Monday, September 16, 2013

The Art of Asking

Every once in a while, you experience another person's perspective in such a clear way that it guides you in reflecting upon your life, your character, and your biases. Amanda Palmer's TED Talk is such an experience. Her life and her philosophy and her presence contrast so sharply with mine, and yet, I feel as if she is speaking directly to me during her talk, and connecting directly to things that I've been working to develop in my own personality. Amanda Palmer is my guide for asking; whenever I get nervous about the idea of asking for something that I need, I think about what she says, and how she values asking as an art form and social connector.

I've spent a lot of time working on things that I didn't have a real passion for, mostly because I felt that I had to. It was part of my job. Even the things that you know are good, necessary, or profitable don't always come easy or enjoyably. The problem with these necessary things that we don't like to do is that they can sometimes overwhelm the enjoyable experiences so that all you end up doing is the annoying stuff that you hate. All of a sudden, work has become a string of things you hate to do and no time for the stuff you love, the stuff you got into teaching for in the first place, the stuff that makes you feel motivated and energized and invincible.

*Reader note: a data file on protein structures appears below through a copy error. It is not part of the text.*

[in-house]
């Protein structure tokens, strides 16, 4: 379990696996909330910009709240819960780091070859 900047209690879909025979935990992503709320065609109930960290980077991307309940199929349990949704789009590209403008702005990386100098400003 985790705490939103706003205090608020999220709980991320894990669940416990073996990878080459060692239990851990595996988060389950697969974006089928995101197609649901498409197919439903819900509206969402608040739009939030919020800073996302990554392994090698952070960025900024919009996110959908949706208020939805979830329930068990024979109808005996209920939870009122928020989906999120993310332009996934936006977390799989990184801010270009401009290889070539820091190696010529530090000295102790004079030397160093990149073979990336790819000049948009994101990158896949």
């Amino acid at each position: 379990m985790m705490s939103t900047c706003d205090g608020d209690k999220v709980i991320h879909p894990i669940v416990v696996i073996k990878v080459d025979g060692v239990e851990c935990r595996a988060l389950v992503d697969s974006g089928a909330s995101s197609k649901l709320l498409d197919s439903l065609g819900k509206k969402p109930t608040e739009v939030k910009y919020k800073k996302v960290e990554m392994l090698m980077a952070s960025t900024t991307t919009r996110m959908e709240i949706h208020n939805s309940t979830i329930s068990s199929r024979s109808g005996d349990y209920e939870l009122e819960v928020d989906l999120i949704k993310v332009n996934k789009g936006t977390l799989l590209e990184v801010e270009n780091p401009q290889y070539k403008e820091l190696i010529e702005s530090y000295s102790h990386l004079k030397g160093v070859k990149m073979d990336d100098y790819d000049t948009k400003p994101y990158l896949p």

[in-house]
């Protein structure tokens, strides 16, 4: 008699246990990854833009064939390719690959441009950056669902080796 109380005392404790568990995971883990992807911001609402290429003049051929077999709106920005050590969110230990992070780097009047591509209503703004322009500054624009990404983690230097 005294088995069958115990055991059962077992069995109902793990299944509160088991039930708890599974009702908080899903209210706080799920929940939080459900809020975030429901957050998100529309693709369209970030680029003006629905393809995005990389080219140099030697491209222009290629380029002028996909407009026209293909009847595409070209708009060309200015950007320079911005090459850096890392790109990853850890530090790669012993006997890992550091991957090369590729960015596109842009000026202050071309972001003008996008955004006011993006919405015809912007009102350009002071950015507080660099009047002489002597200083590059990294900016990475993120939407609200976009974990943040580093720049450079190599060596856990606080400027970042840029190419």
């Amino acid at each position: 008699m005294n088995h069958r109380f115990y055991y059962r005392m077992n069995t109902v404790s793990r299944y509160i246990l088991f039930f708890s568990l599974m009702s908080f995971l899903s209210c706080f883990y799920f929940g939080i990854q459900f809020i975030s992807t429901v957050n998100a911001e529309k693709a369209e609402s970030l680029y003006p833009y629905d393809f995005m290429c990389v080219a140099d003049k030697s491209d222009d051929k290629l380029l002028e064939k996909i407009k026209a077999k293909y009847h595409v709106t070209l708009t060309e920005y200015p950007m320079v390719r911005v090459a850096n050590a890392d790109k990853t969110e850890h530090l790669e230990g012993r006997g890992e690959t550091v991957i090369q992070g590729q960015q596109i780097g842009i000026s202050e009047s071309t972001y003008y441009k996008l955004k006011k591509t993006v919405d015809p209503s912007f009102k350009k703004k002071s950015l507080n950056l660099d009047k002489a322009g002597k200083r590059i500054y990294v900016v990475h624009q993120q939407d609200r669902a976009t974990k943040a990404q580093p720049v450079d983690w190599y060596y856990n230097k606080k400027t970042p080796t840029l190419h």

So here's the hack of the day. First, find the things that take up time, that you don't like. Then, ask yourself: do I need to be the one to do this? Could someone else do this for me? If so, who and what would they get out of it? Students are a great source of help for very little effort. Sometimes the thing they want most is to spend some time with you. I've had students volunteer to clean my room, put up bulletin boards, sort papers, organize my bookshelves, and even make posters. All of those things need to be done, but I don't have the time, patience, or motivation to get them all done in a timely fashion. If you can't find volunteers who want to hang out, you might offer food or other "gifts." I've gotten a surprising response from offering their pick of books from my shelf--I've got some great books. You might also offer incentives like a day in the computer lab or trip to the library, an extra bathroom pass, getting out of class three minutes early (a winner for the class before lunch or the last period of the day), having an extra day to turn in a project, or getting to skip a quiz or homework assignment of their choice.

Take a minute--outside in the sunshine, or sipping coffee in the morning--to think about the things that you don't like about your job, or things that take up more time than you have to do them. Is there someone else who can do those things for you? Who, and what incentives would they be happy accepting? If you can eliminate some tasks from your day that bog you down, you'll feel better and more productive. If you can ask for help, you can create a bond with your helper. Win-win. Just ask.

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